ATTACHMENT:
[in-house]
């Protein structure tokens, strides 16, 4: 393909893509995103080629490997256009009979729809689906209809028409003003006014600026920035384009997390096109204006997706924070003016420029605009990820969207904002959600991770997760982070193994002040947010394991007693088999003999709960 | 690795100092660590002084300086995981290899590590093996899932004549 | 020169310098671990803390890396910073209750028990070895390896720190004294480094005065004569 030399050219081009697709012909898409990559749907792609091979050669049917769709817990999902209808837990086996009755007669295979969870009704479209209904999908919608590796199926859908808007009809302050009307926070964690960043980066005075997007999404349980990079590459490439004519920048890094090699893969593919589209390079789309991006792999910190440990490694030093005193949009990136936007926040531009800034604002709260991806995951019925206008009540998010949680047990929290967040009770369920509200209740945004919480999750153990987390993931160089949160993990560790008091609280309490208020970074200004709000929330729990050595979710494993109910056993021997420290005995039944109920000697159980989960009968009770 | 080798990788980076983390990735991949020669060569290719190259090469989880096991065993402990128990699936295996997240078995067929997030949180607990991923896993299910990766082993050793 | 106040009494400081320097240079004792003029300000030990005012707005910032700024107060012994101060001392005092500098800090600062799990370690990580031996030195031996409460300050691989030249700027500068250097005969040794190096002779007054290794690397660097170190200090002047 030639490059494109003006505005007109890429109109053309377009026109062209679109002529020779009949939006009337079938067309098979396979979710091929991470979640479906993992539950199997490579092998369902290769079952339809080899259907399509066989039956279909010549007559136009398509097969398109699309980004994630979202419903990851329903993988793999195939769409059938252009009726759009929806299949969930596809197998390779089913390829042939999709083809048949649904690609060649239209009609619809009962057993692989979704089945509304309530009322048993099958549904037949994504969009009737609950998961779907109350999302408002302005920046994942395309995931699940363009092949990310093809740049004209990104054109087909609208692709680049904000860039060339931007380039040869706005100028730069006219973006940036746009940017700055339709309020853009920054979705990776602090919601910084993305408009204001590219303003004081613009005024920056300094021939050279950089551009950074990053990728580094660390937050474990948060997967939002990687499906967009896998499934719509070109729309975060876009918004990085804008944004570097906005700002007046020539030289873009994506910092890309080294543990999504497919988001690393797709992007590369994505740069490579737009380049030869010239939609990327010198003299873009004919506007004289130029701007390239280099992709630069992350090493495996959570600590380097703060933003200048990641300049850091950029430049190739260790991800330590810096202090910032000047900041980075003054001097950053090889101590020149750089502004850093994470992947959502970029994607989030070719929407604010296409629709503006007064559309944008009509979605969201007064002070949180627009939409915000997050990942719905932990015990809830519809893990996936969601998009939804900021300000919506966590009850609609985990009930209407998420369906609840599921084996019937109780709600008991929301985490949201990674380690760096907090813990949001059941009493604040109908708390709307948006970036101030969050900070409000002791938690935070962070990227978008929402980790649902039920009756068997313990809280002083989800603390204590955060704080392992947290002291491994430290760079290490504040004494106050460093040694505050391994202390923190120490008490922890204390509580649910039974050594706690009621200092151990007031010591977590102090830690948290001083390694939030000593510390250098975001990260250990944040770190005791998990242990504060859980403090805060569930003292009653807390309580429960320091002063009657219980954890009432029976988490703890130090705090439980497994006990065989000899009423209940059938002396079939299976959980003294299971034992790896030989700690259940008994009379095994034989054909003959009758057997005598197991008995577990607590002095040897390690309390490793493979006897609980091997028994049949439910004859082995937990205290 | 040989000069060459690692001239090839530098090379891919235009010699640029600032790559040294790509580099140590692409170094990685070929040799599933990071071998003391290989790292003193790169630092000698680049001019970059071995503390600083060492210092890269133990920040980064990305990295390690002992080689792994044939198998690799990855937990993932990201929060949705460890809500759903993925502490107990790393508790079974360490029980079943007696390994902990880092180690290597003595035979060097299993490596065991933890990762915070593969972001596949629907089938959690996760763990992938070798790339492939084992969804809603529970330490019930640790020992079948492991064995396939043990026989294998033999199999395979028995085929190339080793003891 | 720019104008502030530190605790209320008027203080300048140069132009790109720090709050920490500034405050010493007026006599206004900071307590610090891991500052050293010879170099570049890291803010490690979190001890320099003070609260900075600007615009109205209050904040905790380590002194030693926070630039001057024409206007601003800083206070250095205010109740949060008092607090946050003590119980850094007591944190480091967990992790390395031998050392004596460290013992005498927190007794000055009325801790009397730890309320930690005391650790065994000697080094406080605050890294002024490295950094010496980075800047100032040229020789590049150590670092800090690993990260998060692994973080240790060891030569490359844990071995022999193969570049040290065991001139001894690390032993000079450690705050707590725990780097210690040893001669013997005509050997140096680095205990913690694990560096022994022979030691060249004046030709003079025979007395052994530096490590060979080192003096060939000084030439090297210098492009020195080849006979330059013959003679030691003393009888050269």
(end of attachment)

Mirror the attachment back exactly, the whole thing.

[in-house]
């Protein structure tokens, strides 16, 4: 393909893509995103080629490997256009009979729809689906209809028409003003006014600026920035384009997390096109204006997706924070003016420029605009990820969207904002959600991770997760982070193994002040947010394991007693088999003999709960 | 690795100092660590002084300086995981290899590590093996899932004549 | 020169310098671990803390890396910073209750028990070895390896720190004294480094005065004569 030399050219081009697709012909898409990559749907792609091979050669049917769709817990999902209808837990086996009755007669295979969870009704479209209904999908919608590796199926859908808007009809302050009307926070964690960043980066005075997007999404349980990079590459490439004519920048890094090699893969593919589209390079789309991006792999910190440990490694030093005193949009990136936007926040531009800034604002709260991806995951019925206008009540998010949680047990929290967040009770369920509200209740945004919480999750153990987390993931160089949160993990560790008091609280309490208020970074200004709000929330729990050595979710494993109910056993021997420290005995039944109920000697159980989960009968009770 | 080798990788980076983390990735991949020669060569290719190259090469989880096991065993402990128990699936295996997240078995067929997030949180607990991923896993299910990766082993050793 | 106040009494400081320097240079004792003029300000030990005012707005910032700024107060012994101060001392005092500098800090600062799990370690990580031996030195031996409460300050691989030249700027500068250097005969040794190096002779007054290794690397660097170190200090002047 030639490059494109003006505005007109890429109109053309377009026109062209679109002529020779009949939006009337079938067309098979396979979710091929991470979640479906993992539950199997490579092998369902290769079952339809080899259907399509066989039956279909010549007559136009398509097969398109699309980004994630979202419903990851329903993988793999195939769409059938252009009726759009929806299949969930596809197998390779089913390829042939999709083809048949649904690609060649239209009609619809009962057993692989979704089945509304309530009322048993099958549904037949994504969009009737609950998961779907109350999302408002302005920046994942395309995931699940363009092949990310093809740049004209990104054109087909609208692709680049904000860039060339931007380039040869706005100028730069006219973006940036746009940017700055339709309020853009920054979705990776602090919601910084993305408009204001590219303003004081613009005024920056300094021939050279950089551009950074990053990728580094660390937050474990948060997967939002990687499906967009896998499934719509070109729309975060876009918004990085804008944004570097906005700002007046020539030289873009994506910092890309080294543990999504497919988001690393797709992007590369994505740069490579737009380049030869010239939609990327010198003299873009004919506007004289130029701007390239280099992709630069992350090493495996959570600590380097703060933003200048990641300049850091950029430049190739260790991800330590810096202090910032000047900041980075003054001097950053090889101590020149750089502004850093994470992947959502970029994607989030070719929407604010296409629709503006007064559309944008009509979605969201007064002070949180627009939409915000997050990942719905932990015990809830519809893990996936969601998009939804900021300000919506966590009850609609985990009930209407998420369906609840599921084996019937109780709600008991929301985490949201990674380690760096907090813990949001059941009493604040109908708390709307948006970036101030969050900070409000002791938690935070962070990227978008929402980790649902039920009756068997313990809280002083989800603390204590955060704080392992947290002291491994430290760079290490504040004494106050460093040694505050391994202390923190120490008490922890204390509580649910039974050594706690009621200092151990007031010591977590102090830690948290001083390694939030000593510390250098975001990260250990944040770190005791998990242990504060859980403090805060569930003292009653807390309580429960320091002063009657219980954890009432029976988490703890130090705090439980497994006990065989000899009423209940059938002396079939299976959980003294299971034992790896030989700690259940008994009379095994034989054909003959009758057997005598197991008995577990607590002095040897390690309390490793493979006897609980091997028994049949439910004859082995937990205290 | 040989000069060459690692001239090839530098090379891919235009010699640029600032790559040294790509580099140590692409170094990685070929040799599933990071071998003391290989790292003193790169630092000698680049001019970059071995503390600083060492210092890269133990920040980064990305990295390690002992080689792994044939198998690799990855937990993932990201929060949705460890809500759903993925502490107990790393508790079974360490029980079943007696390994902990880092180690290597003595035979060097299993490596065991933890990762915070593969972001596949629907089938959690996760763990992938070798790339492939084992969804809603529970330490019930640790020992079948492991064995396939043990026989294998033999199999395979028995085929190339080793003891 | 720019104008502030530190605790209320008027203080300048140069132009790109720090709050920490500034405050010493007026006599206004900071307590610090891991500052050293010879170099570049890291803010490690979190001890320099003070609260900075600007615009109205209050904040905790380590002194030693926070630039001057024409206007601003800083206070250095205010109740949060008092607090946050003590119980850094007591944190480091967990992790390395031998050392004596460290013992005498927190007794000055009325801790009397730890309320930690005391650790065994000697080094406080605050890294002024490295950094010496980075800047100032040229020789590049150590670092800090690993990260998060692994973080240790060891030569490359844990071995022999193969570049040290065991001139001894690390032993000079450690705050707590725990780097210690040893001669013997005509050997140096680095205990913690694990560096022994022979030691060249004046030709003079025979007395052994530096490590060979080192003096060939000084030439090297210098492009020195080849006979330059013959003679030691003393009888050269």